As you can just see in this final pic, the metal of the side is thickest in the middle, and thinner towards the ends.

The optimum solution, and the one I’d prefer, is to take the plate and get the edge machined flat. Now who do I know who has that sort of metal working machinery (ie, a mill)? 😉

If Triton manufacturing was still operational, I might have been able to do it there…. oh well…. there are other alternatives.

So that is the progress on the new router table.

Perhaps not as pretty as Norm’s (New Yankee Workshop), but perhaps it is – I will let you decide 🙂

Woodpeckers Router Lift

The original gold anodised Woodpeckers Router Lift was always something to aspire to – costing somewhere between the cost of a good router and a Festool one (no I have no idea how much the Festool one is – they are always unrivaled on the size of the pricetag!)

Now Woodpeckers have bought out Version 2

Machined out of a solid aluminium block, with a toolless microadjustment (that’s the large wheel front right) it looks pretty impressive.

I have a couple of niggling concerns – the brake still needs an allen (or hex) key which is a bit frustrating, and secondly – what sort of router is it designed for?  The V1 was the same – could only fit a smallish motored router (non plunge), which I guess is where the concept of the Uni Lift came from (sold in Oz by Professional Woodworkers Supplies)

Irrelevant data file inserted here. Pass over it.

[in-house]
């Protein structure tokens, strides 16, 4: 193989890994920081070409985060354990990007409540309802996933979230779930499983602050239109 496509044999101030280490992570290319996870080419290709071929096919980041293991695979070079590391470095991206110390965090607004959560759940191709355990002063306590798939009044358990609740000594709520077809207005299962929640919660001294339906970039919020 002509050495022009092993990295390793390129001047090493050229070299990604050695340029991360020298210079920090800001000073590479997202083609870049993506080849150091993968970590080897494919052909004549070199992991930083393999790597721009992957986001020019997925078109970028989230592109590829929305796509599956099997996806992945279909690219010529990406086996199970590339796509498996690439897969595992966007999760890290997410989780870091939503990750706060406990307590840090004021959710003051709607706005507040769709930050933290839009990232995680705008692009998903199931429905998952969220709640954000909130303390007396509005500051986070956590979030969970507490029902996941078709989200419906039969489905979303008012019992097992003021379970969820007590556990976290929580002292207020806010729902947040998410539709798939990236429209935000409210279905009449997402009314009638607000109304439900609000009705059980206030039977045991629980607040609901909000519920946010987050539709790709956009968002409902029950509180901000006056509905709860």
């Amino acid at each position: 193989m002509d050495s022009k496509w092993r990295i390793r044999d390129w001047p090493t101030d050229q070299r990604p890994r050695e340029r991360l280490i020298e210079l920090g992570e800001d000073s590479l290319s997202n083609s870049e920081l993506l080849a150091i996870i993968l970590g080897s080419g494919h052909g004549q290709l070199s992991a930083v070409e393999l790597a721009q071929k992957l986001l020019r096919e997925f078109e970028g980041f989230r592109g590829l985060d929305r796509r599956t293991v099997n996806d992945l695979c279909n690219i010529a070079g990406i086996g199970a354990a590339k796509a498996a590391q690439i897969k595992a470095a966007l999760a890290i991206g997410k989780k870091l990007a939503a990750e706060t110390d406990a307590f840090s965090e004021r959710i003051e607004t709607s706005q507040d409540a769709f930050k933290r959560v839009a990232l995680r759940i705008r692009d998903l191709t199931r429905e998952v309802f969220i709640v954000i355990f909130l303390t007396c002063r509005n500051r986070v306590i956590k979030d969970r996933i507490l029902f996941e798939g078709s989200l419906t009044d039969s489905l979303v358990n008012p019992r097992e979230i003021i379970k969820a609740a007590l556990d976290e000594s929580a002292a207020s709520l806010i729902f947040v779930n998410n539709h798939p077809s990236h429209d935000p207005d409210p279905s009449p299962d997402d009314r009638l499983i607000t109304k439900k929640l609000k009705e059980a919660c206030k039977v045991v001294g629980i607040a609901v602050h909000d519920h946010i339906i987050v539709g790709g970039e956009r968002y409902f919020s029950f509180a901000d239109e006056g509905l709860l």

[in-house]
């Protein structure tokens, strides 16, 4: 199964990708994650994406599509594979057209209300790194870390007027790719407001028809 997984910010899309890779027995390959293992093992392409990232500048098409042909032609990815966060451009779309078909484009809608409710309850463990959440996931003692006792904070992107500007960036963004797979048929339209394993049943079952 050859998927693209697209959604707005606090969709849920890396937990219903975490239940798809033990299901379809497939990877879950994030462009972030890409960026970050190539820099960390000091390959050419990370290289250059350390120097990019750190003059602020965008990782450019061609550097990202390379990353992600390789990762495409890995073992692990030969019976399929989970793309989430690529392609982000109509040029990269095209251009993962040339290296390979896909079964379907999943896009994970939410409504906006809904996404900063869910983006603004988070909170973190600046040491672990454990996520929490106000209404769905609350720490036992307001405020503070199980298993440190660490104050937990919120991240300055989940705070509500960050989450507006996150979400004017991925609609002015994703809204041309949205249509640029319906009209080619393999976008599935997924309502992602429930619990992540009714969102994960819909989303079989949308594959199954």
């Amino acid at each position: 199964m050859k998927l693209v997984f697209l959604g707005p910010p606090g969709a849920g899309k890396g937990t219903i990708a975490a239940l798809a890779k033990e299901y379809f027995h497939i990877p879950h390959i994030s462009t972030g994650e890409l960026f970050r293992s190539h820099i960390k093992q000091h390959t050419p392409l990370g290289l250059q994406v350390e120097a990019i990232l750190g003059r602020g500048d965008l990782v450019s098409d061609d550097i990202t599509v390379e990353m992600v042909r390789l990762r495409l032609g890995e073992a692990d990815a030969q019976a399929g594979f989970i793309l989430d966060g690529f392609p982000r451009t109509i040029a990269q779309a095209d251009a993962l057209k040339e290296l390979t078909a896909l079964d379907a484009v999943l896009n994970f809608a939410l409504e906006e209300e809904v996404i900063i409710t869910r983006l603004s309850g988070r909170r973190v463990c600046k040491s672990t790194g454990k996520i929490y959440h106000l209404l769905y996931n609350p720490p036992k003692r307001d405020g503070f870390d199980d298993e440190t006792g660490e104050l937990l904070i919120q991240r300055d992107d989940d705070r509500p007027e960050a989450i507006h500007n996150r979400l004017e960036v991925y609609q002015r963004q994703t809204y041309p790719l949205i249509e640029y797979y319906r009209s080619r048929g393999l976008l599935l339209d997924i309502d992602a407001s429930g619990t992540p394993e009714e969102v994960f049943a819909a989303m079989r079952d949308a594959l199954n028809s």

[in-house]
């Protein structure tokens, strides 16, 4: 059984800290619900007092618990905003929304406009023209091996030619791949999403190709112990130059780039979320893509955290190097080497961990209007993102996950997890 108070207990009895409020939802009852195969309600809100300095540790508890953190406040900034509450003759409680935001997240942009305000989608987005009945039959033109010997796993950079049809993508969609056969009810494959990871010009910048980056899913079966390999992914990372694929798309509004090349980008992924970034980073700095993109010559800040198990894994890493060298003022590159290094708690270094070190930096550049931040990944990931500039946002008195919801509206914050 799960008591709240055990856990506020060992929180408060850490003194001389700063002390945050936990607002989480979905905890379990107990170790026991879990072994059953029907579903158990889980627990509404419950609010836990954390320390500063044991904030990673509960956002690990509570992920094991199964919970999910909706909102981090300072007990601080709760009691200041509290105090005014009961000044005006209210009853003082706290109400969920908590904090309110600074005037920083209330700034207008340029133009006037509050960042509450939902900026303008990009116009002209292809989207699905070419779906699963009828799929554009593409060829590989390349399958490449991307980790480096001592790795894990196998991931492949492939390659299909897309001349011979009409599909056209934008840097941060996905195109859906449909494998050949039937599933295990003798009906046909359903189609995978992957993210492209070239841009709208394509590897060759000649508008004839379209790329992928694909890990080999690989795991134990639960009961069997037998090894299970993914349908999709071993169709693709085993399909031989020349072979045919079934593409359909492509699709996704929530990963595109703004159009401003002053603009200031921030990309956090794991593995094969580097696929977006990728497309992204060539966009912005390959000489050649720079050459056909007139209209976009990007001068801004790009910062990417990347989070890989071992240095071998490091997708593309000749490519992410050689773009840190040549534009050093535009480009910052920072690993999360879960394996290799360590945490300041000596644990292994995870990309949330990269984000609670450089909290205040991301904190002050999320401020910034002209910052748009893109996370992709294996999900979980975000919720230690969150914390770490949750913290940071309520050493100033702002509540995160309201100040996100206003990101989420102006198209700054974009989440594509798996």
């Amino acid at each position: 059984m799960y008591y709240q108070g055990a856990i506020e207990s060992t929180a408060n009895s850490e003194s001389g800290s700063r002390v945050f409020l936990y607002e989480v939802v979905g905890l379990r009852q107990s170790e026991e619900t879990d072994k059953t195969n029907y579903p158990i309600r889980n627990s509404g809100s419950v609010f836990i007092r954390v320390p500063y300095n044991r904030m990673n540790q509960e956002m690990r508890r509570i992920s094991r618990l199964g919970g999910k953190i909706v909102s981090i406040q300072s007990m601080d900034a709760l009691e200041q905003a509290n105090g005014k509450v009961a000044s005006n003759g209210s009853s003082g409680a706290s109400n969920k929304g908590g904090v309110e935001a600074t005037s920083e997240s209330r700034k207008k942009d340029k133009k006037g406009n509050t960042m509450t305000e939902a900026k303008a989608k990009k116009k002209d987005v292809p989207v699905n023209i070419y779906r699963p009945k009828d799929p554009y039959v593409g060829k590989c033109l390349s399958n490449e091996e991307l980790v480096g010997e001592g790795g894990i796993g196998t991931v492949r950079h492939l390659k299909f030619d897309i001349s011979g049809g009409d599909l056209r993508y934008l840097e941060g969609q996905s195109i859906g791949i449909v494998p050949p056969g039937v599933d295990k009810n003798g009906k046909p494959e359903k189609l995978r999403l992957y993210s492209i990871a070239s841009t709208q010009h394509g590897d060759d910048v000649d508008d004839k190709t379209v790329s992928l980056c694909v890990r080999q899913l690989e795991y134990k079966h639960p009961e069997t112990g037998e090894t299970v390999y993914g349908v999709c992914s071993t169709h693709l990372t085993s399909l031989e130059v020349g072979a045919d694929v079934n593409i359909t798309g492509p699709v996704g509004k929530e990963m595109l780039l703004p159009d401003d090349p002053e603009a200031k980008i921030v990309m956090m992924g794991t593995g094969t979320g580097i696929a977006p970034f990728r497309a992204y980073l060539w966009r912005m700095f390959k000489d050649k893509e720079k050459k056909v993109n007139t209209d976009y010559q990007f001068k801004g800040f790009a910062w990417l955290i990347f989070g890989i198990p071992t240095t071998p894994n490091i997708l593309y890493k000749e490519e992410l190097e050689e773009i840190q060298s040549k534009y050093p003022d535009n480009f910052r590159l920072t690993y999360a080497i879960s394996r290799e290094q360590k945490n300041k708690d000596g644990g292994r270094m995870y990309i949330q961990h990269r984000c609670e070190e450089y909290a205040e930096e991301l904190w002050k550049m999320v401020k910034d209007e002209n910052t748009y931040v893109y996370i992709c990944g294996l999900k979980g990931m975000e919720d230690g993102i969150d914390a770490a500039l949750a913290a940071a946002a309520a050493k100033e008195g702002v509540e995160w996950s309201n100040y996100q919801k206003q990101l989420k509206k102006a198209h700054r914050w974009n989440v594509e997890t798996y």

So I’m hoping that some of the upgraded concepts of the V2 will be incorporated into a new version of the Uni Lift, so we can still stick a Triton router under it!

Neither are on my router table though…..sadly.

Router Lift and the Triton Router

(Updated Oct 08)

It has come up a number of times in discussions whether there are benefits of a router lift.

The router lift has a single purpose: to accurately control the height of the router bit, and provide a stable platform for that bit in operation. The reason for having one, is if your router’s features are not fulfilling this requirement already. Many (most) routers are not designed for table use. They may be plunge routers (with or without a microadjuster, or one that you have to engage then wind through the whole plunge range to set bit height), fixed base routers etc. Setting the bit height when the router is inverted is an absolute pain. They also may be cheaper construction, so are not particularly stable until fully plunged.